LISTEN: A new rule from the U.S. Department of Labor that would allow some migrant farmworkers to self-organize has some Georgia growers accusing the federal agency of overstepping its bounds. GPB's Sofi Gratas reports.

Watermelon pickers in a field near Pitts, Ga. on June 27, 2023.

Watermelon pickers in a field near Pitts, Ga., on June 27, 2023.

Credit: Grant Blankenship / GPB News

A new rule from the U.S. Department of Labor that would allow some migrant farmworkers to self-organize has some Georgia growers accusing the federal agency of overstepping its bounds. 

The complaint came as a lawsuit filed Monday in Brunswick by a group of Republican-led states that includes Georgia. The only two non-state entities involved are the Georgia Fruit and Vegetable Growers Association and a produce farm in Baxley. 

A federal labor law passed in the 1930s exempts U.S. agriculture workers from being allowed to form unions. That law still rings true today. 

Now, changes proposed by the Department of Labor aim to give migrant farm workers employed through the H-2A visa program protections around organizing. The H-2A program regulates the temporary hiring of foreign farm workers in the case that U.S. farm workers are not readily available. 

But the new rule is clear in saying it doesn’t expect farmers to recognize unions — just to respect organizing efforts among H-2A workers without intimidation.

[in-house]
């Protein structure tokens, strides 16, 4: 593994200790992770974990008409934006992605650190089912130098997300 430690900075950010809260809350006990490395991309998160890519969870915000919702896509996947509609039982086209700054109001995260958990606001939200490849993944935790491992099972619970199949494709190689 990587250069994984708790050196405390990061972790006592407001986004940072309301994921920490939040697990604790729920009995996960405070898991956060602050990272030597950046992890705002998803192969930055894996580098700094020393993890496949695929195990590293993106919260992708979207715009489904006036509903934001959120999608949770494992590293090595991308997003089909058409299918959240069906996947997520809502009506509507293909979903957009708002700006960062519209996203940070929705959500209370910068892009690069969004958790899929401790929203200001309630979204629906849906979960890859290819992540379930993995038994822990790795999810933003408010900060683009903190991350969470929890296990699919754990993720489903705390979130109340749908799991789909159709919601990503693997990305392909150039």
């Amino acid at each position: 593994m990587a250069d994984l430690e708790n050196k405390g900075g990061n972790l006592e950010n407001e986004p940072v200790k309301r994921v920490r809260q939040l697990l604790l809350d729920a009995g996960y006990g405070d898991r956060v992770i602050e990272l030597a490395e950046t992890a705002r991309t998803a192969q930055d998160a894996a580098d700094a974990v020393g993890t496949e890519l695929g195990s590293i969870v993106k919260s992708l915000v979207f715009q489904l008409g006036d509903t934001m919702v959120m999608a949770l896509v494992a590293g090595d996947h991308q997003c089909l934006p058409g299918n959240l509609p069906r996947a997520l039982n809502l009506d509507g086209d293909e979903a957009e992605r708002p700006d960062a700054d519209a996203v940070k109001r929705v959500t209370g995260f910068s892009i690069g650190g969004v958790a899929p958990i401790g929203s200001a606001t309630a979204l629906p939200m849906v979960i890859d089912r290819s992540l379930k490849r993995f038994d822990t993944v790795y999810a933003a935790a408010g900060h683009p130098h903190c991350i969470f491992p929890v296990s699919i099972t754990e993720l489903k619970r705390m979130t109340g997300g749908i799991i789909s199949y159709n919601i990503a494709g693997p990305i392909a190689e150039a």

Even then, attorney Braden Boucek with the Southeastern Legal Foundation argues the plaintiffs don’t think the Department of Labor should have jurisdiction over who gets organizing rights. 

“The interest here is constitutional separation of powers,” Boucek said. If Congress wanted to change it, it would.”

Additionally, Boucek said the new rule would be “devastating” to the Georgia farms he’s representing. 

“It is cost and also the burden that comes with compliance of a new rule that shouldn't apply to them,” he said. “Any rule requires them to figure out how to comply with it, and that's a cost that they have to absorb that they can never get back.”

The lawsuit comes after complaints over an approved wage rate increase for H-2A workers — up by $1 per hour from last year. Georgia Agriculture Commissioner Tyler Harper sent a letter to Congress in January highlighting his concerns. 

“As one of the leading agricultural states in the nation, the H-2A program plays an important role in the success of our agriculture industry, but the program is quickly reaching a breaking point where the cost of using the program significantly outweighs its benefits,” Harper wrote. 

But farmworkers employed under the H-2A program have faced their own challenges.

The new rule that includes protections for organizing is one piece of the Department of Labor’s efforts to reform the program that’s suffered from lack of oversight resulting in abuse. 

Soli Mercado-Spencer with Georgia Legal Services represents farm workers in cases of employee discrimination and wage theft. She said farm workers under the H-2A program have not been guaranteed fair treatment. 

The new rule creates a process that ensures that when a worker is fired for cause, that is the legitimate cause,” Mercado-Spencer said. “That is really different. That did not exist before.”

Compensation in these situations has been nearly impossible, she said. That would change with the new rule, which would also guarantee things like written notice before termination and better transparency during recruitment, both abroad and once workers arrive here.

It will make our job easier to help the workers, and it will make it easier for workers to advocate for themselves,” Mercado-Spencer said. “And even make it easier for the Department of Labor to take enforcement actions.”

Over 30,000 migrant farmworkers are employed in Georgia every year through the H-2A program.